Tuesday, June 19, 2012

Chance seekers

Elizabeth Hollyn Romeyn is a young woman (25ish) I have known for many years -- from church, as a classmate of my boys, and as a volunteer here in Honduras.  Her life has taken her to far flung exotic, and sometimes dangerous places.  She is bright (both intellectually and in appearance,) fearless (to her mother's dismay) and has an endless heart for those she meets, especially children.  She is in South Sudan and Kenya working in the aftermath of war. 

Right now she is in Kakuma, a large refugee camp in Kenya.  This is her most recent post on Facebook:
as i walked into kakuma secondary school here in the camp, i saw a line of 15+ boys in uniforms outside the gate. i asked what they were waiting for. the headteacher told me these same boys come each and every day bc they want to be admitted...they want to learn. they beg to stand in the back, not take food rations, and even bought the uniforms themselves. but there is no room. there is 1000 refugees on the wait list at this school and its one of only 2 secondary schools in the camps. these boys are called "chance seekers"... but they will never get the chance. my heart breaks around every bend in kakuma but children desperately seeking an education and being denied--this is one of the many human rights violations in the world.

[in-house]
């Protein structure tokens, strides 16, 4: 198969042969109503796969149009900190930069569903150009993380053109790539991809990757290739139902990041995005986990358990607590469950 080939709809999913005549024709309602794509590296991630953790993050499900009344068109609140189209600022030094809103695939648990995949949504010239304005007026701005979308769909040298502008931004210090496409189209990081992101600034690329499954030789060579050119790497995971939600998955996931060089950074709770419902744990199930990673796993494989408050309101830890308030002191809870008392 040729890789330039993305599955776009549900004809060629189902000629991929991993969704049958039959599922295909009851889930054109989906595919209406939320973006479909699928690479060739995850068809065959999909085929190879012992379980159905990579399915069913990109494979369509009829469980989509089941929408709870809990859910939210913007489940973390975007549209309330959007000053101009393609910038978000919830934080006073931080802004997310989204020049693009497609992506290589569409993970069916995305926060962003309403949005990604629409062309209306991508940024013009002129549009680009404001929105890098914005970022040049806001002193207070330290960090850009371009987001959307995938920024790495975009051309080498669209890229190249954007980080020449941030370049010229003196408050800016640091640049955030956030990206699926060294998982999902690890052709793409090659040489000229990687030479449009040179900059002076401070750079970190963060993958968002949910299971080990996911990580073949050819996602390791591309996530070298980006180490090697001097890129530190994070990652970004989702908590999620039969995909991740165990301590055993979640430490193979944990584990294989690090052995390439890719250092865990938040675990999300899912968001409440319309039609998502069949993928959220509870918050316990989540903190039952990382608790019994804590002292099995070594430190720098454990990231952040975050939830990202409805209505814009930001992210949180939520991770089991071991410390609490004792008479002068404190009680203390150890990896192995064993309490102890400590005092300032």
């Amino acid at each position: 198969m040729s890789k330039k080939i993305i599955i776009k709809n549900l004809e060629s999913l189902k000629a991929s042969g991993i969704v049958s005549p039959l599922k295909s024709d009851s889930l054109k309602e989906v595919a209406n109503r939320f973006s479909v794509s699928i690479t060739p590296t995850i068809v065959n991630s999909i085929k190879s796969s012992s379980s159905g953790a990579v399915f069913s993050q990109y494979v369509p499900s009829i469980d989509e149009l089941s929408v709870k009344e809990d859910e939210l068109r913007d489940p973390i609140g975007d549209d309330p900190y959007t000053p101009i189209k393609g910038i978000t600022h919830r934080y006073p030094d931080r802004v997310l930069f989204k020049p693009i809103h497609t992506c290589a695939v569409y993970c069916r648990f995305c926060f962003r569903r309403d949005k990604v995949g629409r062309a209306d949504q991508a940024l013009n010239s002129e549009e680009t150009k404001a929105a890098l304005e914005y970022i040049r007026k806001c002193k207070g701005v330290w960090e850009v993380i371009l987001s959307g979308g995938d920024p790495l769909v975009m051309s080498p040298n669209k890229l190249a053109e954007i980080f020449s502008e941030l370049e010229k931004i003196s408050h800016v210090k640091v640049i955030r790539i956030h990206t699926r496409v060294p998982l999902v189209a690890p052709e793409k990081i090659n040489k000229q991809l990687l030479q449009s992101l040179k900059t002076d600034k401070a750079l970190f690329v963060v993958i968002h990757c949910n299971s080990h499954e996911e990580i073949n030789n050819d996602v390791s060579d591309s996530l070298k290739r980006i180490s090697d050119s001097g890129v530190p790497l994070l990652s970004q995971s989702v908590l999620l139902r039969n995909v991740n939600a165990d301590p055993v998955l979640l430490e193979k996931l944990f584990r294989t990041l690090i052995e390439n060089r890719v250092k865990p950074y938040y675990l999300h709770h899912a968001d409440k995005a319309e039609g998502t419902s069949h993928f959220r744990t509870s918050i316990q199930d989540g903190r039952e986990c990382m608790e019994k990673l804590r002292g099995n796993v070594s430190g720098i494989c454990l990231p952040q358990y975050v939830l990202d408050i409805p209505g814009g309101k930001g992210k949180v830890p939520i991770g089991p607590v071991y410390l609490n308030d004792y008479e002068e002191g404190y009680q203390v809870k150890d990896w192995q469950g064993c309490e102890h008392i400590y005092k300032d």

Can you read that without weeping?  I can't.  Will you ever be able to forget the image of those boys, ever hopeful surrounded by hopelessness, waiting to go to school?  I won't.

Even more heartbreaking is that there are chance seekers everywhere.  People looking for work, waiting outside a medical brigade clinic, asking for food, hoping for a scholarship to an elementary school, to a vocational school, to university, trying to shake an addiction, praying for rescue from human traffickers... We see them everyday in Honduras.  They are all over the news.  They are in your backyard at home in the US.

What does God call us to do for chance seekers?   
'For I was hungry and you gave me something to eat, I was thirsty and you gave me something to drink, I was a stranger and you invited me in,  I needed clothes and you clothed me, I was sick and you looked after me, I was in prison and you came to visit me.’ ...Truly I tell you, whatever you did for one of the least of these brothers and sisters of mine, you did for me.’ 

 If you have the chance, give.  Give hope to a chance seeker...in His name.